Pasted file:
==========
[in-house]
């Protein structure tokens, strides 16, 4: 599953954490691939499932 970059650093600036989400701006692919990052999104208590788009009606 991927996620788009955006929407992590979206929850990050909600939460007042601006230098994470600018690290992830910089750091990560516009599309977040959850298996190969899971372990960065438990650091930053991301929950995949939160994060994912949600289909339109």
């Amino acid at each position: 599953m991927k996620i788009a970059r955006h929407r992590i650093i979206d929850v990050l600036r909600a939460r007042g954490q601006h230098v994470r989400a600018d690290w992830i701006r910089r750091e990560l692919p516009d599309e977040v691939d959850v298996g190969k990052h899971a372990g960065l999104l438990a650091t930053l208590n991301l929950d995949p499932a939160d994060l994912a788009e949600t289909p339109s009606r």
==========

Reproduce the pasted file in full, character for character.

[in-house]
């Protein structure tokens, strides 16, 4: 599953954490691939499932 970059650093600036989400701006692919990052999104208590788009009606 991927996620788009955006929407992590979206929850990050909600939460007042601006230098994470600018690290992830910089750091990560516009599309977040959850298996190969899971372990960065438990650091930053991301929950995949939160994060994912949600289909339109």
């Amino acid at each position: 599953m991927k996620i788009a970059r955006h929407r992590i650093i979206d929850v990050l600036r909600a939460r007042g954490q601006h230098v994470r989400a600018d690290w992830i701006r910089r750091e990560l692919p516009d599309e977040v691939d959850v298996g190969k990052h899971a372990g960065l999104l438990a650091t930053l208590n991301l929950d995949p499932a939160d994060l994912a788009e949600t289909p339109s009606r």